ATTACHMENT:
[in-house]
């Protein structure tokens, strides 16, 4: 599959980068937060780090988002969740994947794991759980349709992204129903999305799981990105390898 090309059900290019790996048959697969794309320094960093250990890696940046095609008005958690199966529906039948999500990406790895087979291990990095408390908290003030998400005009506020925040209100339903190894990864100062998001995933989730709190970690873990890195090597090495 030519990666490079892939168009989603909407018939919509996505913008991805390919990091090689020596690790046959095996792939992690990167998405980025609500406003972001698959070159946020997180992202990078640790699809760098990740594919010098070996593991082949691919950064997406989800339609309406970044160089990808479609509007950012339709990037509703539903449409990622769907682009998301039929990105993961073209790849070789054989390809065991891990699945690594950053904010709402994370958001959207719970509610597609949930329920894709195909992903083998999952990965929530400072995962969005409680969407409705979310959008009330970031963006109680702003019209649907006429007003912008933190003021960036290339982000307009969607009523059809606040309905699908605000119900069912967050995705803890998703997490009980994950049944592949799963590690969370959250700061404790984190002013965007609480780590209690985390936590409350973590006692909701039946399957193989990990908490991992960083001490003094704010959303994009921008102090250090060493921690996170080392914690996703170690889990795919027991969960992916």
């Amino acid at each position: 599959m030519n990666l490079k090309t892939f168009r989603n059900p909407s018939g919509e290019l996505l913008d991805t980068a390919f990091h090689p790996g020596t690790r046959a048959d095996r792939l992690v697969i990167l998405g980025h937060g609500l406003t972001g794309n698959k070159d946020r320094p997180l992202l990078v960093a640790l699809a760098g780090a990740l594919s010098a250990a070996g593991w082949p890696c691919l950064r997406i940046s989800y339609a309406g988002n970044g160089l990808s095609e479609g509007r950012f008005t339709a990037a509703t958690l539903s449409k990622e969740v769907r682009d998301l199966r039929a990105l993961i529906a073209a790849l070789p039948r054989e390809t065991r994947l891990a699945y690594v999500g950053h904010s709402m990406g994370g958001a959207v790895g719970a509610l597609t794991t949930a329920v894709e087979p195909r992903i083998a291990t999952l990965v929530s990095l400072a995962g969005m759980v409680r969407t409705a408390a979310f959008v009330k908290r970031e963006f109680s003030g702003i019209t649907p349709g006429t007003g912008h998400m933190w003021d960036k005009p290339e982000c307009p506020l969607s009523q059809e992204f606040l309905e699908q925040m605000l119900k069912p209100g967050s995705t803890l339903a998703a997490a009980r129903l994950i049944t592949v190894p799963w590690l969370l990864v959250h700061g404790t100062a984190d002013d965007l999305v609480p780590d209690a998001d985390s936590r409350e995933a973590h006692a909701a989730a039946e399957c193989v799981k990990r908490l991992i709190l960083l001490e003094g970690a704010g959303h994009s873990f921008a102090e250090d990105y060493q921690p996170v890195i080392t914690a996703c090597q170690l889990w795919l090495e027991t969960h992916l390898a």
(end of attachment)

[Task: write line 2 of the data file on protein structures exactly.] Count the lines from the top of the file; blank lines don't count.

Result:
């Protein structure tokens, strides 16, 4: 599959980068937060780090988002969740994947794991759980349709992204129903999305799981990105390898 090309059900290019790996048959697969794309320094960093250990890696940046095609008005958690199966529906039948999500990406790895087979291990990095408390908290003030998400005009506020925040209100339903190894990864100062998001995933989730709190970690873990890195090597090495 030519990666490079892939168009989603909407018939919509996505913008991805390919990091090689020596690790046959095996792939992690990167998405980025609500406003972001698959070159946020997180992202990078640790699809760098990740594919010098070996593991082949691919950064997406989800339609309406970044160089990808479609509007950012339709990037509703539903449409990622769907682009998301039929990105993961073209790849070789054989390809065991891990699945690594950053904010709402994370958001959207719970509610597609949930329920894709195909992903083998999952990965929530400072995962969005409680969407409705979310959008009330970031963006109680702003019209649907006429007003912008933190003021960036290339982000307009969607009523059809606040309905699908605000119900069912967050995705803890998703997490009980994950049944592949799963590690969370959250700061404790984190002013965007609480780590209690985390936590409350973590006692909701039946399957193989990990908490991992960083001490003094704010959303994009921008102090250090060493921690996170080392914690996703170690889990795919027991969960992916």